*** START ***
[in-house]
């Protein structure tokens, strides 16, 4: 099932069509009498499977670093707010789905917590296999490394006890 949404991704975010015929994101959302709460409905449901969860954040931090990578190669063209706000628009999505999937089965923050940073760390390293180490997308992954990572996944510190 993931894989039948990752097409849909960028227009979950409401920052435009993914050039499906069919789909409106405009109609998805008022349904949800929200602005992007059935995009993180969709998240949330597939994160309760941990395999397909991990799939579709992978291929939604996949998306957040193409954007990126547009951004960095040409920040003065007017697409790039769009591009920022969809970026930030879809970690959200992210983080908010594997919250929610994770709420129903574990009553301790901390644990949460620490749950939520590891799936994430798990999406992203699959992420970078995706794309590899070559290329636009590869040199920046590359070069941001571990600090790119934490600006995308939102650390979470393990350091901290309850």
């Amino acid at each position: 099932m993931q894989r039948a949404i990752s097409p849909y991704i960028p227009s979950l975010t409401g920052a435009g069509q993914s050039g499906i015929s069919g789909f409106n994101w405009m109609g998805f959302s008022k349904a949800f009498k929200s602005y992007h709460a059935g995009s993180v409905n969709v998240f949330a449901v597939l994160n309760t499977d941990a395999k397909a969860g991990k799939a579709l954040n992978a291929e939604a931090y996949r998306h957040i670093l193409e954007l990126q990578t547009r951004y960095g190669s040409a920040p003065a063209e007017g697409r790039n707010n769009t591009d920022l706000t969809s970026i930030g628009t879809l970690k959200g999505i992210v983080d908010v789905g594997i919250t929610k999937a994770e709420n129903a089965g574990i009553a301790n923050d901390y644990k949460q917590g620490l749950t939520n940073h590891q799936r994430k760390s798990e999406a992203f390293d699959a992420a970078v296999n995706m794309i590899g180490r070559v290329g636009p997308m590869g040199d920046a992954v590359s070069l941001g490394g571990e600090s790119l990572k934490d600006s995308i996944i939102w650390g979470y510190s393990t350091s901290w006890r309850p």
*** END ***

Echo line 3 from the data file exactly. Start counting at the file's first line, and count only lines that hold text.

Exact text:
């Amino acid at each position: 099932m993931q894989r039948a949404i990752s097409p849909y991704i960028p227009s979950l975010t409401g920052a435009g069509q993914s050039g499906i015929s069919g789909f409106n994101w405009m109609g998805f959302s008022k349904a949800f009498k929200s602005y992007h709460a059935g995009s993180v409905n969709v998240f949330a449901v597939l994160n309760t499977d941990a395999k397909a969860g991990k799939a579709l954040n992978a291929e939604a931090y996949r998306h957040i670093l193409e954007l990126q990578t547009r951004y960095g190669s040409a920040p003065a063209e007017g697409r790039n707010n769009t591009d920022l706000t969809s970026i930030g628009t879809l970690k959200g999505i992210v983080d908010v789905g594997i919250t929610k999937a994770e709420n129903a089965g574990i009553a301790n923050d901390y644990k949460q917590g620490l749950t939520n940073h590891q799936r994430k760390s798990e999406a992203f390293d699959a992420a970078v296999n995706m794309i590899g180490r070559v290329g636009p997308m590869g040199d920046a992954v590359s070069l941001g490394g571990e600090s790119l990572k934490d600006s995308i996944i939102w650390g979470y510190s393990t350091s901290w006890r309850p």